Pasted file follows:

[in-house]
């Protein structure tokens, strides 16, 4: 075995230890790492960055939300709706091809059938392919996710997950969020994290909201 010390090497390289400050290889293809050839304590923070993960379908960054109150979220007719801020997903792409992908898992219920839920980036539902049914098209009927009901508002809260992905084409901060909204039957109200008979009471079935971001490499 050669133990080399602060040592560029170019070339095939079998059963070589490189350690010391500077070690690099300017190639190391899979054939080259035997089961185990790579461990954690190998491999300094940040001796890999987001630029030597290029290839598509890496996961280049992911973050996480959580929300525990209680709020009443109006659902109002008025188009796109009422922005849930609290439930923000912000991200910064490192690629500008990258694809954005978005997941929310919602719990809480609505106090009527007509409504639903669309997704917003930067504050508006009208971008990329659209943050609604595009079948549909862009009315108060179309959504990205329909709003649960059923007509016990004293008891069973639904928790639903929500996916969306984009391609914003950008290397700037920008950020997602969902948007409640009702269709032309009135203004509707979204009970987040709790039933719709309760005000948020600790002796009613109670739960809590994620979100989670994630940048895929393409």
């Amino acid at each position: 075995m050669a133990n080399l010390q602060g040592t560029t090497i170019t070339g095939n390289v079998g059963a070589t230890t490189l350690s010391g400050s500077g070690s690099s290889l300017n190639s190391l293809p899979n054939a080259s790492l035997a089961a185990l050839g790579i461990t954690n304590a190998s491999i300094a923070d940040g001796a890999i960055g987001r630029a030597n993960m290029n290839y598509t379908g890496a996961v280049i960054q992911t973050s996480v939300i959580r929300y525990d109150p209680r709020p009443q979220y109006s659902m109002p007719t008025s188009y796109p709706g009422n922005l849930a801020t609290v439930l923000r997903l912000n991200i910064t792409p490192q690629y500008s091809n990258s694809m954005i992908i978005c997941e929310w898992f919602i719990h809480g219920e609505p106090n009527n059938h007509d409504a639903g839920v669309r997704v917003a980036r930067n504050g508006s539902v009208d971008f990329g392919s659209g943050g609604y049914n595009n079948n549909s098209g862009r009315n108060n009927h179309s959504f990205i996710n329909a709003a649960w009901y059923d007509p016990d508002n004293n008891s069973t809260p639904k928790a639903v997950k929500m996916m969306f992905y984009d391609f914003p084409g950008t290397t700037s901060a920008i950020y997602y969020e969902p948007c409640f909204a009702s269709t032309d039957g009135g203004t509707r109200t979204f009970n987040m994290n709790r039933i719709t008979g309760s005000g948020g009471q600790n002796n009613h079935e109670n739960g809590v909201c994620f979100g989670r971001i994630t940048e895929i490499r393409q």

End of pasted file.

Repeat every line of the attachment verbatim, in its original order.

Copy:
[in-house]
């Protein structure tokens, strides 16, 4: 075995230890790492960055939300709706091809059938392919996710997950969020994290909201 010390090497390289400050290889293809050839304590923070993960379908960054109150979220007719801020997903792409992908898992219920839920980036539902049914098209009927009901508002809260992905084409901060909204039957109200008979009471079935971001490499 050669133990080399602060040592560029170019070339095939079998059963070589490189350690010391500077070690690099300017190639190391899979054939080259035997089961185990790579461990954690190998491999300094940040001796890999987001630029030597290029290839598509890496996961280049992911973050996480959580929300525990209680709020009443109006659902109002008025188009796109009422922005849930609290439930923000912000991200910064490192690629500008990258694809954005978005997941929310919602719990809480609505106090009527007509409504639903669309997704917003930067504050508006009208971008990329659209943050609604595009079948549909862009009315108060179309959504990205329909709003649960059923007509016990004293008891069973639904928790639903929500996916969306984009391609914003950008290397700037920008950020997602969902948007409640009702269709032309009135203004509707979204009970987040709790039933719709309760005000948020600790002796009613109670739960809590994620979100989670994630940048895929393409």
């Amino acid at each position: 075995m050669a133990n080399l010390q602060g040592t560029t090497i170019t070339g095939n390289v079998g059963a070589t230890t490189l350690s010391g400050s500077g070690s690099s290889l300017n190639s190391l293809p899979n054939a080259s790492l035997a089961a185990l050839g790579i461990t954690n304590a190998s491999i300094a923070d940040g001796a890999i960055g987001r630029a030597n993960m290029n290839y598509t379908g890496a996961v280049i960054q992911t973050s996480v939300i959580r929300y525990d109150p209680r709020p009443q979220y109006s659902m109002p007719t008025s188009y796109p709706g009422n922005l849930a801020t609290v439930l923000r997903l912000n991200i910064t792409p490192q690629y500008s091809n990258s694809m954005i992908i978005c997941e929310w898992f919602i719990h809480g219920e609505p106090n009527n059938h007509d409504a639903g839920v669309r997704v917003a980036r930067n504050g508006s539902v009208d971008f990329g392919s659209g943050g609604y049914n595009n079948n549909s098209g862009r009315n108060n009927h179309s959504f990205i996710n329909a709003a649960w009901y059923d007509p016990d508002n004293n008891s069973t809260p639904k928790a639903v997950k929500m996916m969306f992905y984009d391609f914003p084409g950008t290397t700037s901060a920008i950020y997602y969020e969902p948007c409640f909204a009702s269709t032309d039957g009135g203004t509707r109200t979204f009970n987040m994290n709790r039933i719709t008979g309760s005000g948020g009471q600790n002796n009613h079935e109670n739960g809590v909201c994620f979100g989670r971001i994630t940048e895929i490499r393409q």